first_imgFor weeks, they’ve been watching the world from their apartment window. Beneath them, the streets of Rome are empty, except for the rare passerby carrying groceries or walking a small dog.Saint Mary’s junior Zoe Ricker and sophomore Sarah Tschida are two students who opted to remain in Rome when the College officially suspended the study abroad program. Ricker and Tschida signed a waiver stating their independence from the College in early March and have been living in the John Cabot student residences since then.On March 9, Italy entered a nationwide lockdown, after the number of COVID-19 cases surpassed 9,000, banning all nonessential travel and large public gatherings. By March 11, all restaurants and bars were closed to the public.Ricker and Tschida, the lone Saint Mary’s students remaining in Rome, have been sheltering in place, taking online classes through John Cabot and occasionally venturing out to the local grocery store. They cook traditional Italian dishes, share wine and each other’s company, and sketch the view out the window for art class.It’s possible that the pair will still have to return to the U.S., Ricker said, though they would be forced to organize their own departure, as per the agreement waiving their ability to travel through Saint Mary’s.“We’re in it until at least April 3,” she said. “We’ll see what happens then, and then we’re in it until May 9 when school is out. It’s getting harder and harder to leave. We’re just sticking to it. We’re too far in.”Despite hoping to remain in Rome for as long as possible, Ricker said she has felt some reservations about her decision to stay. If the lockdown is extended and her summer plans to travel with family are disrupted, regret will set in, she said.“Until then, I think we’re just we’re taking it day by day,” Ricker said. “We have to keep going. It’s a lot of emailing, just staying in touch with everybody and just staying sane. Our ultimate conclusion is that it’s going to be worth it. We hope.”Tschida said she has experienced the same sense of wavering since deciding to stay at John Cabot, even as the CDC raised the Level 2 safety regulations in Italy to Level 3, and other American students returned home. Initially, she considered it safer to remain in Rome, rather than board a long plane ride to an international airport.“I feel like it changes every week honestly, and you’re always going to go back and forth like, ‘Is this the right decision?’ I don’t know,” Tschida said. “I was pretty confident with that decision, and then it just changed.”Their situation will depend on the length of the lockdown, Tschida said.“Now that the U.S. is level four, we’re afraid that because airlines are flying empty flights, they’re not going to have as many flights out,” she said. “We might be stuck here.”If the two are forced to stay into the summer months, John Cabot has agreed to extend their housing.Ricker said her emotions change day to day, as she watches more and more students return home.“It’s been stressful,” she said. “People are still leaving. Today [Tschida] and I were trying to look at where to get more suitcases for when we do have to go in May — or if we need to go sooner than that for any other reason. And they’re really expensive. Like hundreds of dollars through Amazon. I think they’re upping in the prices.”The Italian locals never seemed to truly panic, Ricker said, even as restrictions on travel and congregating settled over the usually bustling city.“The grocery store is stocked full — people aren’t panic buying here in Rome,” Ricker said. “It really hasn’t been terrible. It’s just been kind of sad, and it’s emptier, like there’s just less and less people. Students really were just sad and distressed because they were slowly getting told that they had to go home.”In the first few days after most Saint Mary’s students returned to the U.S., Ricker said the city operated normally. She and Tschida paid a visit to the Vatican and were joined by other tourists, though she noted the site was less packed than usual.There has been a police presence on the streets since even before the official lockdown, Ricker said, though the officers were mostly patrolling to enforce appropriate social distancing. One day, while sitting on the steps of a piazza, an officer approached Ricker.“The police came up to us and they told us to disperse because we were in a group of four and they were not okay with that,” she said.After the lockdown, Ricker and Tschida have interacted with the police several other times, especially when walking to the grocery store. John Cabot has provided its students with paperwork intended to act as certification for approved travel, and Ricker said she has had to present these papers while walking to the store.“You sign it and then if somebody stops me, they sign it too,” she said. “We just keep it on us. It’s kind of scary being given that and told that, but for the most part, it’s been okay. We did get stopped today again. I think he could tell we were foreign; we’re both young.”John Cabot has offered to deliver groceries to its students, but Ricker said she enjoys doing her own shopping because it gives her something to do in the midst of the lockdown. The University is also providing a host of activities for students who are under lockdown, including online cooking classes.Because the waiver Ricker and Tschida signed released Saint Mary’s from all liability, they and their families are barred from suing the College should they test positive for COVID-19.“I release from liability and waive my right to sue Saint Mary’s College, their employees, officers, volunteers and agents … from any and all claims, including claims of the College’s negligence, resulting in any physical injury, illness (including death) or economic loss that I may suffer or which may result from my decision to remain in Rome,” the waiver states. “I, individually and on behalf of my heirs and assigns, agree to indemnify the College and hold it harmless from and against all liability, losses, damages, claims, liens and expense (including reasonable legal fees) arising out of or connected with my decision to remain in Rome.”Despite having claimed their independence, Ricker and Tschida said they have maintained a relationship with their professors.“We’re still their students,” Ricker said. “I’m emailing my professor right now about advanced registration for classes for my major. I’ve had plenty of professors check in — I’ve even had one DM me on Instagram. Everybody has been reaching out.”The College has been checking in on all of those who were part of the Rome program; however, they have yet to contact Ricker and Tschida individually and inquire about their status, Tschida said.“Saint Mary’s officially suspended all the programs abroad, but we continue to care for all our Saint Mary’s Belles,” director of the Center for Women’s Intercultural Leadership Mana Derakhshani said in an email. “They are still covered by the insurance we had purchased for them and continue their coursework online at the institutions where they were studying abroad. I am sure they are all trying their best to get the most out of the experience in very challenging circumstances.”Saint Mary’s administrators trust their partner institutions in all study abroad locations to take “good care of [the] students” during the COVID-19 pandemic, Derakhshani said.Every day, the students receive the same email detailing emergency protocols should they start showing symptoms of coronavirus.“If you start showing symptoms, they want you to self-isolate completely,” Ricker said. “Don’t go anywhere, and call the hospital.”Sophomore Nadia Hartman also signed the original waiver opting to remain in Rome but chose to return to the U.S. at the last minute.“A few days after I signed, however, my grandmother passed away and I decided that I needed to come home for the funeral and be with my family during my spring break,” Hartman said in an email.There was no screening process in place at any of the airports Hartman visited upon arrival, and when she contacted the CDC with questions, she was instructed to quarantine at home for a few days before returning to normal, as long as she didn’t display symptoms during that time.“My intention was to return to Rome after my spring break, but Italy shortly went on lockdown after my arrival and the travel bans went up, preventing me from returning,” Hartman said. “While I would absolutely love to return to Rome this semester, I am increasingly doubtful that this will be possible. With the way things are and the way things are heading, I do not think that the borders will open up in time for the end of the semester.”Hartman said she was disappointed to be barred from returning to Rome, but she hopes the health and safety measures put in place are effective in slowing the spread of the virus and flattening the curve.“In the meantime, I’m going to enjoy being with my family and doing all the things at home that I would otherwise not have the opportunity to do,” she said.In Valparaiso, Ind., Hartman and her family are sheltering in place, though essential travel is allowed.Those who are in Rome remain calm and organized, Ricker said, as many have agreed to abide by the restrictions imposed by the Italian government and the CDC.Though the streets of Rome are “dauntingly empty,” and will remain that way for some time, they are filled with music, Ricker said.“A lady across the way opened her window and played guitar and sang a song,” she said. “We’ve gone on a few, you know, forbidden walks, and you hear people singing, playing guitar. It’s all in Italian. It’s beautiful.”Tags: CDC, coronavirus, COVID-19, CWIL, Level 3, lockdown, Mana Derakhshani, Rome, study abroadlast_img read more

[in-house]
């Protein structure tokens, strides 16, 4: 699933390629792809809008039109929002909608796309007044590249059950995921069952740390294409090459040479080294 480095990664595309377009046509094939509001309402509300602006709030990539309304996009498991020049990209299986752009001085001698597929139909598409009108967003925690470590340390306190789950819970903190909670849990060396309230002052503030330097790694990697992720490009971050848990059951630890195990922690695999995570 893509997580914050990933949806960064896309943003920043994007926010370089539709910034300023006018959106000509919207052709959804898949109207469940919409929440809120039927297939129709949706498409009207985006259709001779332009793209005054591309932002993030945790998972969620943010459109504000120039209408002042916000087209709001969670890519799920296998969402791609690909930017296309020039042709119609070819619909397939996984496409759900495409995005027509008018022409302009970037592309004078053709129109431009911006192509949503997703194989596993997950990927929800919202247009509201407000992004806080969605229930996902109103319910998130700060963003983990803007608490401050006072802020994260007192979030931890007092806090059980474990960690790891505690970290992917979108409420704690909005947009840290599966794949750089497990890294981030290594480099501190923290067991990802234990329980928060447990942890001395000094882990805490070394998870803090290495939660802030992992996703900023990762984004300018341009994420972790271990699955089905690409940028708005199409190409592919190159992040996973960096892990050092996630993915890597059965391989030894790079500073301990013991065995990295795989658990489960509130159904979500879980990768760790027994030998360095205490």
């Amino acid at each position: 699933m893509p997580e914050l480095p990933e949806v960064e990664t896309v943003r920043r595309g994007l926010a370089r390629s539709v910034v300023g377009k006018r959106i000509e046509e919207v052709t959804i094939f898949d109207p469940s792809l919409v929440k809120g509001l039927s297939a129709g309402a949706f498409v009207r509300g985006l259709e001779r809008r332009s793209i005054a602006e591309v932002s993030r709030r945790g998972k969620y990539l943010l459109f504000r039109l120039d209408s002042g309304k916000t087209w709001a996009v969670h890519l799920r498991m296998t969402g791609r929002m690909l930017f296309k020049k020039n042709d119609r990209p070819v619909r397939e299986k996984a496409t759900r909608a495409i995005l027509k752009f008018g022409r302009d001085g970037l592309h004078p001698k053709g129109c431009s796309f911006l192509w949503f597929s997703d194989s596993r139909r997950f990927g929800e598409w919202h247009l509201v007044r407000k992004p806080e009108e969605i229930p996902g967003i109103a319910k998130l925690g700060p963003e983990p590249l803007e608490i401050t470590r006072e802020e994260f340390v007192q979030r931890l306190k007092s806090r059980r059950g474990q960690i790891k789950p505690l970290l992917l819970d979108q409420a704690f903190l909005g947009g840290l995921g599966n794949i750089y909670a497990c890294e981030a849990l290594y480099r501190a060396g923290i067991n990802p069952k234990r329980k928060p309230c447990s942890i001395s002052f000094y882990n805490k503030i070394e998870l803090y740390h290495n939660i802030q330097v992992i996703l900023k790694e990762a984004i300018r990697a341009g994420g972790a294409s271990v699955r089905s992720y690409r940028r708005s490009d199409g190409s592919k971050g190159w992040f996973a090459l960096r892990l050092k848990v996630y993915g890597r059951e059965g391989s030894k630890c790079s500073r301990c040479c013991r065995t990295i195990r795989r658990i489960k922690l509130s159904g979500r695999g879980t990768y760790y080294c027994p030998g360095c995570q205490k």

Spring 2021 study abroad programs intend to run, remain subject to change